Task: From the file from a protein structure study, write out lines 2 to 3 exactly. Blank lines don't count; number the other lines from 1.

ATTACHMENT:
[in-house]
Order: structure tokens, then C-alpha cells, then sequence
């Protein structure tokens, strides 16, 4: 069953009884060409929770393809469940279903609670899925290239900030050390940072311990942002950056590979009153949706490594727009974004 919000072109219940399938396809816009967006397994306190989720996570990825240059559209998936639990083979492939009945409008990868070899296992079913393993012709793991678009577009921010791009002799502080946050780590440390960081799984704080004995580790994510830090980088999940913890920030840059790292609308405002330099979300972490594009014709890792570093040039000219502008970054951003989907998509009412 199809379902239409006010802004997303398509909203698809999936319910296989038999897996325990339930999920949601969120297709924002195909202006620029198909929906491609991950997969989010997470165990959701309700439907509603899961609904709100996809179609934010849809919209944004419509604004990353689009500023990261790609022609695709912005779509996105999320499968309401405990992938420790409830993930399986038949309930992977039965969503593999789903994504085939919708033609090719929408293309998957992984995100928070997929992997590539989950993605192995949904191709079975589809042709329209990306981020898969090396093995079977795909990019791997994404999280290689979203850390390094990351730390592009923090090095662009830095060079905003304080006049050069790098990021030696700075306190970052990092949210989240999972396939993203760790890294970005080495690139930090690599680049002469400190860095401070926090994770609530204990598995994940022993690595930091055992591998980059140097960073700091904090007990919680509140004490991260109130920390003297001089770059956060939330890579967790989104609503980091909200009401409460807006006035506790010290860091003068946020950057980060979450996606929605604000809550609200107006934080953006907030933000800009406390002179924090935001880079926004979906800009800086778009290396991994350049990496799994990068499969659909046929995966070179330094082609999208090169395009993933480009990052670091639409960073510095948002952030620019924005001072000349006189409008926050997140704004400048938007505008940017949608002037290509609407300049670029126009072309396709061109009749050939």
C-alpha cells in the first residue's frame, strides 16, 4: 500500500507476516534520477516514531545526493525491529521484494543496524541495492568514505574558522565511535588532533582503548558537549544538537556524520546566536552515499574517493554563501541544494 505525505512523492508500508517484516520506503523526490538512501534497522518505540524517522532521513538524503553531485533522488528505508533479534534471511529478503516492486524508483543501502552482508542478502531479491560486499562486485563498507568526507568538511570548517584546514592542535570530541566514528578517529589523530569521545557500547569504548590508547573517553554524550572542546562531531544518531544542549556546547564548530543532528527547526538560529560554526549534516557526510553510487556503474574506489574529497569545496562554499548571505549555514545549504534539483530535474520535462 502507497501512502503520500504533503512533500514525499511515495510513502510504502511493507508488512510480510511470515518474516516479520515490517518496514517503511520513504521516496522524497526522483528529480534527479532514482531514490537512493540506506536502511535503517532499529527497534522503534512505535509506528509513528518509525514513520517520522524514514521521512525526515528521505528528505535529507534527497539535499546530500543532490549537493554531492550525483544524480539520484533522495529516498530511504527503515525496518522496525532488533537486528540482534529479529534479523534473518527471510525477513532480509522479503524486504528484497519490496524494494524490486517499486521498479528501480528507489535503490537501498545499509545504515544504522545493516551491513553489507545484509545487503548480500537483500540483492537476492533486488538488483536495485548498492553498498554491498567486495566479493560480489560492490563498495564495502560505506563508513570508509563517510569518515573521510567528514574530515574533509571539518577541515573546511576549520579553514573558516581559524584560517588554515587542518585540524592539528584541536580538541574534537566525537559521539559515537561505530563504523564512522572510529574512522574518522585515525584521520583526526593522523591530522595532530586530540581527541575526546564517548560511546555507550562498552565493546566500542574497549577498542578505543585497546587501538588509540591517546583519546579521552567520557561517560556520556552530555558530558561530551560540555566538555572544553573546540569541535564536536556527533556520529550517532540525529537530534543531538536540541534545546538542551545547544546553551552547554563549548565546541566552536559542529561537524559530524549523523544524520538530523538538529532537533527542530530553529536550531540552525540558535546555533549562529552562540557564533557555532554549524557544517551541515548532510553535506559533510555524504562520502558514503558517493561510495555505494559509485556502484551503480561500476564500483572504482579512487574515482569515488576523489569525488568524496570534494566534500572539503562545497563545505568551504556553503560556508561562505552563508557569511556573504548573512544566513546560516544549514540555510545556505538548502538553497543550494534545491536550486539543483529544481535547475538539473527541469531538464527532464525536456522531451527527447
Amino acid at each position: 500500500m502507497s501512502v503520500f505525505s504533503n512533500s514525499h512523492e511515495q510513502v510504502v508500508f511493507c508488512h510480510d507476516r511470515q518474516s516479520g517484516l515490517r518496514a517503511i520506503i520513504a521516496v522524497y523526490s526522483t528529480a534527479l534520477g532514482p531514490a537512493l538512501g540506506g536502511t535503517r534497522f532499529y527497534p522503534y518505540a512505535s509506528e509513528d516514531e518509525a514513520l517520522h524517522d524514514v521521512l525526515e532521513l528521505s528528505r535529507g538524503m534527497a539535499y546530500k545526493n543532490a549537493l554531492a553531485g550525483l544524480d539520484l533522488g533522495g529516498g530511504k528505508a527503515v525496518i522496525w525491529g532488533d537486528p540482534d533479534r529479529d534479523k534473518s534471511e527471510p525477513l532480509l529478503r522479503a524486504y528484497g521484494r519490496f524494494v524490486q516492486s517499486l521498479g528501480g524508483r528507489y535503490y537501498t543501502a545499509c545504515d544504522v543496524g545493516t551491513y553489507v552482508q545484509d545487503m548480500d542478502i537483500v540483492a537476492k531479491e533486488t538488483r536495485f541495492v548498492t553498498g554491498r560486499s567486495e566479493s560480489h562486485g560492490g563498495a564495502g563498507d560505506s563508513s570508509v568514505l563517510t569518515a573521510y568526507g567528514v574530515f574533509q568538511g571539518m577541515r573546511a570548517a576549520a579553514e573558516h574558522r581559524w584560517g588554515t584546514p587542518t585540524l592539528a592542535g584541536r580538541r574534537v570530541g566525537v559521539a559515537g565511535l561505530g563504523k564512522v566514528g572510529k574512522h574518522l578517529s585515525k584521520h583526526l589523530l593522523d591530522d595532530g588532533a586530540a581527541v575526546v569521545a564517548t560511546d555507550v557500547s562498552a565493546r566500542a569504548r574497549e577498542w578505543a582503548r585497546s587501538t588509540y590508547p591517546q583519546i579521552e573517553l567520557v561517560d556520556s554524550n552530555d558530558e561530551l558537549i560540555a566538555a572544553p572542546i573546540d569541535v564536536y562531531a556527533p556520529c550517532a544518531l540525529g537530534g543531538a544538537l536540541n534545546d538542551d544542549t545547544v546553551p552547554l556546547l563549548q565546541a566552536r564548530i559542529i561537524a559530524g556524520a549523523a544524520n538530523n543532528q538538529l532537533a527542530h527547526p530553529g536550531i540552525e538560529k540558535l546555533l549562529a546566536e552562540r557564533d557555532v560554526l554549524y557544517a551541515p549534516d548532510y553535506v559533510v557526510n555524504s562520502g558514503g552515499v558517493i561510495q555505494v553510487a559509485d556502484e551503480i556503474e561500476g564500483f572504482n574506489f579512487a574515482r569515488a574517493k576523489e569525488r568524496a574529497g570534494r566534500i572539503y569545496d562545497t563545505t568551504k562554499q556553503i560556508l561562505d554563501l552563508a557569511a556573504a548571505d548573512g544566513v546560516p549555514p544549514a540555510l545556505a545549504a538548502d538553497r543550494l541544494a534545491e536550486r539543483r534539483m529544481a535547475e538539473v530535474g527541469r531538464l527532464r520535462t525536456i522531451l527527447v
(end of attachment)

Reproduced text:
Order: structure tokens, then C-alpha cells, then sequence
């Protein structure tokens, strides 16, 4: 069953009884060409929770393809469940279903609670899925290239900030050390940072311990942002950056590979009153949706490594727009974004 919000072109219940399938396809816009967006397994306190989720996570990825240059559209998936639990083979492939009945409008990868070899296992079913393993012709793991678009577009921010791009002799502080946050780590440390960081799984704080004995580790994510830090980088999940913890920030840059790292609308405002330099979300972490594009014709890792570093040039000219502008970054951003989907998509009412 199809379902239409006010802004997303398509909203698809999936319910296989038999897996325990339930999920949601969120297709924002195909202006620029198909929906491609991950997969989010997470165990959701309700439907509603899961609904709100996809179609934010849809919209944004419509604004990353689009500023990261790609022609695709912005779509996105999320499968309401405990992938420790409830993930399986038949309930992977039965969503593999789903994504085939919708033609090719929408293309998957992984995100928070997929992997590539989950993605192995949904191709079975589809042709329209990306981020898969090396093995079977795909990019791997994404999280290689979203850390390094990351730390592009923090090095662009830095060079905003304080006049050069790098990021030696700075306190970052990092949210989240999972396939993203760790890294970005080495690139930090690599680049002469400190860095401070926090994770609530204990598995994940022993690595930091055992591998980059140097960073700091904090007990919680509140004490991260109130920390003297001089770059956060939330890579967790989104609503980091909200009401409460807006006035506790010290860091003068946020950057980060979450996606929605604000809550609200107006934080953006907030933000800009406390002179924090935001880079926004979906800009800086778009290396991994350049990496799994990068499969659909046929995966070179330094082609999208090169395009993933480009990052670091639409960073510095948002952030620019924005001072000349006189409008926050997140704004400048938007505008940017949608002037290509609407300049670029126009072309396709061109009749050939």